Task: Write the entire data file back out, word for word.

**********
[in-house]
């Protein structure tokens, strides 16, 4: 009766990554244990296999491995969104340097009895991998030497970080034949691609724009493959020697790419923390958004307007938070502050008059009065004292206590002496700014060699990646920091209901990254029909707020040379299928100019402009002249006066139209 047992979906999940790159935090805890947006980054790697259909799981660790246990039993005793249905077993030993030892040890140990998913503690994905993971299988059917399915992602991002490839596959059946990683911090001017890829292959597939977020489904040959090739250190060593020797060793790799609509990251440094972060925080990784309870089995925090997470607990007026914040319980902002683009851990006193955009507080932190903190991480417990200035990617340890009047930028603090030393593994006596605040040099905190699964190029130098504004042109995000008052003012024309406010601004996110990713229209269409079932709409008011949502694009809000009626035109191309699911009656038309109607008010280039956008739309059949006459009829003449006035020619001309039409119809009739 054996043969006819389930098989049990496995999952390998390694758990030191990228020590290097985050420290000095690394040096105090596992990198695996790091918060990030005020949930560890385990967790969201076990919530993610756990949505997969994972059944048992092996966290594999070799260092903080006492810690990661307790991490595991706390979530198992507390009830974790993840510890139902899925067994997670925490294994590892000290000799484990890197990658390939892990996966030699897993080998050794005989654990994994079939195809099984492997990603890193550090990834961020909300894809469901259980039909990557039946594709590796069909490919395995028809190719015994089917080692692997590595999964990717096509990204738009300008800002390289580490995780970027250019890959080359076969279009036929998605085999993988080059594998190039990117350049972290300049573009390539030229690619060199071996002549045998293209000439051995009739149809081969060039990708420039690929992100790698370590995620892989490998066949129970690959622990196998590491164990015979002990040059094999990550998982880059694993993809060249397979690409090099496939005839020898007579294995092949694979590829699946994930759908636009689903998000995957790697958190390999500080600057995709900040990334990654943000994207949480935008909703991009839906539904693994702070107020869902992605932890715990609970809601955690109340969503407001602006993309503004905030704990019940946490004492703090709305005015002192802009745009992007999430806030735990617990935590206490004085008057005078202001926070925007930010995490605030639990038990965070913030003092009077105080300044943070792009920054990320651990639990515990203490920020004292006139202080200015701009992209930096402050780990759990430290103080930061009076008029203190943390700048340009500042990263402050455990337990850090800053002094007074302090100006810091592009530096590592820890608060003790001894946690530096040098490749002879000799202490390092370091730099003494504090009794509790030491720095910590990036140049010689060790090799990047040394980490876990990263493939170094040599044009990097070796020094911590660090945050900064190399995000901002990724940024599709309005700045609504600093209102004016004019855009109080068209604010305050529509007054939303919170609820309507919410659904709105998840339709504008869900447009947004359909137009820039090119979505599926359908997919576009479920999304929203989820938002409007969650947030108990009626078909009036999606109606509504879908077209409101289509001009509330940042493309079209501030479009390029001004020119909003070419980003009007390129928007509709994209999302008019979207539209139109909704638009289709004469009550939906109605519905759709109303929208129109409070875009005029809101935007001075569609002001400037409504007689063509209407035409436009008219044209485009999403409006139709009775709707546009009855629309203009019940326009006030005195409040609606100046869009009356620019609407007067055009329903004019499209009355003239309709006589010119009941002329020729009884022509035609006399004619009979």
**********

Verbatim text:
[in-house]
């Protein structure tokens, strides 16, 4: 009766990554244990296999491995969104340097009895991998030497970080034949691609724009493959020697790419923390958004307007938070502050008059009065004292206590002496700014060699990646920091209901990254029909707020040379299928100019402009002249006066139209 047992979906999940790159935090805890947006980054790697259909799981660790246990039993005793249905077993030993030892040890140990998913503690994905993971299988059917399915992602991002490839596959059946990683911090001017890829292959597939977020489904040959090739250190060593020797060793790799609509990251440094972060925080990784309870089995925090997470607990007026914040319980902002683009851990006193955009507080932190903190991480417990200035990617340890009047930028603090030393593994006596605040040099905190699964190029130098504004042109995000008052003012024309406010601004996110990713229209269409079932709409008011949502694009809000009626035109191309699911009656038309109607008010280039956008739309059949006459009829003449006035020619001309039409119809009739 054996043969006819389930098989049990496995999952390998390694758990030191990228020590290097985050420290000095690394040096105090596992990198695996790091918060990030005020949930560890385990967790969201076990919530993610756990949505997969994972059944048992092996966290594999070799260092903080006492810690990661307790991490595991706390979530198992507390009830974790993840510890139902899925067994997670925490294994590892000290000799484990890197990658390939892990996966030699897993080998050794005989654990994994079939195809099984492997990603890193550090990834961020909300894809469901259980039909990557039946594709590796069909490919395995028809190719015994089917080692692997590595999964990717096509990204738009300008800002390289580490995780970027250019890959080359076969279009036929998605085999993988080059594998190039990117350049972290300049573009390539030229690619060199071996002549045998293209000439051995009739149809081969060039990708420039690929992100790698370590995620892989490998066949129970690959622990196998590491164990015979002990040059094999990550998982880059694993993809060249397979690409090099496939005839020898007579294995092949694979590829699946994930759908636009689903998000995957790697958190390999500080600057995709900040990334990654943000994207949480935008909703991009839906539904693994702070107020869902992605932890715990609970809601955690109340969503407001602006993309503004905030704990019940946490004492703090709305005015002192802009745009992007999430806030735990617990935590206490004085008057005078202001926070925007930010995490605030639990038990965070913030003092009077105080300044943070792009920054990320651990639990515990203490920020004292006139202080200015701009992209930096402050780990759990430290103080930061009076008029203190943390700048340009500042990263402050455990337990850090800053002094007074302090100006810091592009530096590592820890608060003790001894946690530096040098490749002879000799202490390092370091730099003494504090009794509790030491720095910590990036140049010689060790090799990047040394980490876990990263493939170094040599044009990097070796020094911590660090945050900064190399995000901002990724940024599709309005700045609504600093209102004016004019855009109080068209604010305050529509007054939303919170609820309507919410659904709105998840339709504008869900447009947004359909137009820039090119979505599926359908997919576009479920999304929203989820938002409007969650947030108990009626078909009036999606109606509504879908077209409101289509001009509330940042493309079209501030479009390029001004020119909003070419980003009007390129928007509709994209999302008019979207539209139109909704638009289709004469009550939906109605519905759709109303929208129109409070875009005029809101935007001075569609002001400037409504007689063509209407035409436009008219044209485009999403409006139709009775709707546009009855629309203009019940326009006030005195409040609606100046869009009356620019609407007067055009329903004019499209009355003239309709006589010119009941002329020729009884022509035609006399004619009979």